Blackmail scammers also contact victims primarily through email. They typically claim to have compromising information on their victim, which they threaten to leak to the victim’s friends and family unless they receive a payment in cryptocurrency. But now, instead of threatening to leak sensitive information, some blackmail scammers are claiming to have Covid-19 and threatening to spread it to the victim’s family unless they pay up.
Again, nothing separates this from the typical blackmail scam except that the specific threat being delivered relates to Covid-19. It’s a scary development to see in a time of crisis, but the addresses associated with Covid-19-centered scams that we’ve investigated have received very little money, suggesting these ploys haven’t been very successful yet (though some are reporting that fiat analogies of of these scams have been successful).
While it’s unlikely that no scammers have been successful exploiting Covid-19, the data shows that scams overall are receiving much less cryptocurrency since the crisis intensified in early March than they were previously. Why? Because any extra money potentially being generated by Covid-19 fraud and extortion scams is well outpaced by the huge drop offs in money being sent to Ponzi schemes and other types of cryptocurrency investment scams.
Covid-19 is crushing the biggest cryptocurrency scams
Ponzi schemes and investment scams take in much more than all other cryptocurrency scam types. Together, they received 95% of all funds sent to cryptocurrency scams in 2019. Phishing and extortion scams are a drop in the bucket by comparison. But since the week ending March 8, the weekly average amount being sent to investment scams and Ponzi schemes dropped by 33%, from $4.2 million to just under $2.9 million.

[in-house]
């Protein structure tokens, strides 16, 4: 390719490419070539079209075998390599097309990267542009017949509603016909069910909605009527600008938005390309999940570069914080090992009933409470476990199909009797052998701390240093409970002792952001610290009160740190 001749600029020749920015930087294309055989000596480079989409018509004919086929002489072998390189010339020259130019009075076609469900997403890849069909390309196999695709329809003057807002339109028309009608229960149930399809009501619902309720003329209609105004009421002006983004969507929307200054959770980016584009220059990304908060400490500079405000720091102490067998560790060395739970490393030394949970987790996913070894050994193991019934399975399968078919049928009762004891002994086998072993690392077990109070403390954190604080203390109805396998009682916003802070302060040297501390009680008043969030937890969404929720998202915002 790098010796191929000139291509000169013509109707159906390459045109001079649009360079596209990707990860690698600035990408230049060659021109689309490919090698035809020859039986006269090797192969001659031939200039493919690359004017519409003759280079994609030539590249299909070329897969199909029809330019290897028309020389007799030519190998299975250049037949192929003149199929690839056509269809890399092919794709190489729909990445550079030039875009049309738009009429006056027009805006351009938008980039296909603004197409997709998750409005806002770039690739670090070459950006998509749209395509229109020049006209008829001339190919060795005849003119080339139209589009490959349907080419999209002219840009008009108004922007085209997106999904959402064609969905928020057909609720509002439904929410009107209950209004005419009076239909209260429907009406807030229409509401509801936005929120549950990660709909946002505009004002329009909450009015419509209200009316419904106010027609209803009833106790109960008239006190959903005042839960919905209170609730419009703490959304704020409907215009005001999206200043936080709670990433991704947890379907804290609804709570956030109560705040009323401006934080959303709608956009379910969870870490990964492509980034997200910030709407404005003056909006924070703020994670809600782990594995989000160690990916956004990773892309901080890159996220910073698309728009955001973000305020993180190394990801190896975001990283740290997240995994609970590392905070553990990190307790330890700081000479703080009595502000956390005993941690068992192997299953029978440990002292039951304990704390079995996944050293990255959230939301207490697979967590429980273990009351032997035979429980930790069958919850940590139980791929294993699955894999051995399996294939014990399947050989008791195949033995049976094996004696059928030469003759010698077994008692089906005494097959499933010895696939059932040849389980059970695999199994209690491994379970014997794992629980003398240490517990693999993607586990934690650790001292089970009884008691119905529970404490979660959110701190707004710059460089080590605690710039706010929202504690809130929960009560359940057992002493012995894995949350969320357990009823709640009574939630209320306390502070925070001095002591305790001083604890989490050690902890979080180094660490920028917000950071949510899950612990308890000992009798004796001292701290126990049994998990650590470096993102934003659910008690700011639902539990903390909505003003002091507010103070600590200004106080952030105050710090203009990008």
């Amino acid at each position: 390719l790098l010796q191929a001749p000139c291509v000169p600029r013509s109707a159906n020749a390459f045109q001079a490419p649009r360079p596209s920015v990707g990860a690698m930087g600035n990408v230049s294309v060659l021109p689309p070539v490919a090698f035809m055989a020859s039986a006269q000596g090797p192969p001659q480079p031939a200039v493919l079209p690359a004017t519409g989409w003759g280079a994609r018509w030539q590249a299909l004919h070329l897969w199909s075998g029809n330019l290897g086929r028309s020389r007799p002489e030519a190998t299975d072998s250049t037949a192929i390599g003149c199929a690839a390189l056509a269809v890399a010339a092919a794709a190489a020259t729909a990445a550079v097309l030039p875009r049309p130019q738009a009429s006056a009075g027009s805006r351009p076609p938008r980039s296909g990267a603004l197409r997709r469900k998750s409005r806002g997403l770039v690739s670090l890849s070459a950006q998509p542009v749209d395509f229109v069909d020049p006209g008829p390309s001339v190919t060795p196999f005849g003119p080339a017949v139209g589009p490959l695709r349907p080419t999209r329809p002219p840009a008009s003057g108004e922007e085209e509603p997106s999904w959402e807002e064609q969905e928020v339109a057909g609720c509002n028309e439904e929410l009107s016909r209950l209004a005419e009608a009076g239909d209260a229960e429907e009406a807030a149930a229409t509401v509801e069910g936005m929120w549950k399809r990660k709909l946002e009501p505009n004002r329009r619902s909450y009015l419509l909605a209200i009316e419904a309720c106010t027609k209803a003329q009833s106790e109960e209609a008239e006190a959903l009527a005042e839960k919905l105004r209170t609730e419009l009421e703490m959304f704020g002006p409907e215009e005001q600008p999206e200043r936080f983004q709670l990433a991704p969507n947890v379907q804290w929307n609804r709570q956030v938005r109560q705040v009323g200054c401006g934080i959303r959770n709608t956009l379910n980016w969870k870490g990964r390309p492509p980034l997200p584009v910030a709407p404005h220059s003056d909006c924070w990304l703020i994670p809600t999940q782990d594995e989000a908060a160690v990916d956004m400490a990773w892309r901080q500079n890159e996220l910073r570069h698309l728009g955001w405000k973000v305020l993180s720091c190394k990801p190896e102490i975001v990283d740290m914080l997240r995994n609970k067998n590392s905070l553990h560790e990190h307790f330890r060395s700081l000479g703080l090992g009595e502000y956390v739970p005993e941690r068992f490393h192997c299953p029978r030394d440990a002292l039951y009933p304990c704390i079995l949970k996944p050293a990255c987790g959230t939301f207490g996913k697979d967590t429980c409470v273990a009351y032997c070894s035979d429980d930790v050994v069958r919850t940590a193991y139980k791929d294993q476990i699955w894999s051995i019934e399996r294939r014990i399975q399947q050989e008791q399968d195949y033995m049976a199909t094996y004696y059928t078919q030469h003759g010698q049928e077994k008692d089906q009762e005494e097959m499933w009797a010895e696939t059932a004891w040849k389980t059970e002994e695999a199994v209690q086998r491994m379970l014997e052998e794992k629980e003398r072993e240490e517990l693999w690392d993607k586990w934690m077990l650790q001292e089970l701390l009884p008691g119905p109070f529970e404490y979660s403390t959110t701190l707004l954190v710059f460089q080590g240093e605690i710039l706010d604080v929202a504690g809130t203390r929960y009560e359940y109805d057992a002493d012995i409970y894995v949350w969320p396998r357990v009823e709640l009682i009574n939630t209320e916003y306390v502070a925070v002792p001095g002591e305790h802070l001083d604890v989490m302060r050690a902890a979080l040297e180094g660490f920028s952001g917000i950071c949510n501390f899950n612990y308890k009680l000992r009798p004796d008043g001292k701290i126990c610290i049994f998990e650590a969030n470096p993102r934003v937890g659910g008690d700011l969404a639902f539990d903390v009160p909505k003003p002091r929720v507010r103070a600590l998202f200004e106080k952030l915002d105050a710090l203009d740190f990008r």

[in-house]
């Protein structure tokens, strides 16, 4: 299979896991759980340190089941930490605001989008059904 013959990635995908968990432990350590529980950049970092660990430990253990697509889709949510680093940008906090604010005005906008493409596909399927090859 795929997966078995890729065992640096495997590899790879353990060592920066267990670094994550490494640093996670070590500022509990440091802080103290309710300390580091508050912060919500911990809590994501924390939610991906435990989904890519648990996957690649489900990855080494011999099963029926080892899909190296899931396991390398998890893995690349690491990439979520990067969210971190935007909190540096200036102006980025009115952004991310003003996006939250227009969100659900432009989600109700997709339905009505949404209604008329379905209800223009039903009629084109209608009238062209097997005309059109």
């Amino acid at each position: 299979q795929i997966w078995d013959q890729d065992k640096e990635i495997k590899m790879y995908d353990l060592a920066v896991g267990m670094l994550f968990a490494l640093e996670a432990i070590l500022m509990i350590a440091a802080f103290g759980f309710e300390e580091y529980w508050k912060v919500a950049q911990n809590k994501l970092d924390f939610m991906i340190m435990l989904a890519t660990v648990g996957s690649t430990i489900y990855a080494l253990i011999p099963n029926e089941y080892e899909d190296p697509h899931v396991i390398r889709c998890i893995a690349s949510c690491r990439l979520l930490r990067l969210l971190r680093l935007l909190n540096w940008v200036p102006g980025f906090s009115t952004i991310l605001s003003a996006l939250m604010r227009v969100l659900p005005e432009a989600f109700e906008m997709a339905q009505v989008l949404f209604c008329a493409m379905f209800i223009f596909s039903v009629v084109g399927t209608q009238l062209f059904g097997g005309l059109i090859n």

Why are these scams taking in so much less money? Ponzi schemes and investment scams typically pitch victims on investing in a new token or cryptocurrency business, enticing them with promises of high yields. Perhaps that message fools fewer people in the midst of huge cryptocurrency price drops and general concerns around an economic downturn. However, that doesn’t appear to be the case.
Above, we look at the total weekly value received and number of individual transfers made to the twenty most active Ponzi schemes and investment scams, which together make up 94% of all scam activity in 2020. We see that until this past week, the number of individual transfers to Ponzi schemes and investment scams remained consistent, suggesting they reached the same number of victims. However, the weekly total value received by those scams fell, suggesting those victims were sending less value per transfer. (Both figures have recovered for Ponzi schemes and investment scams in the last week ending April 5, but the vast majority of that recovery was driven by two specific Ponzi schemes. The rest are still seeing roughly even transfers but lower value than they were before Covid-19.) Digging deeper, we find that the loss of value is caused almost entirely by cryptocurrency price drops. Most of these scams have received the same or more value per day in their native coins since the crisis intensified in early March.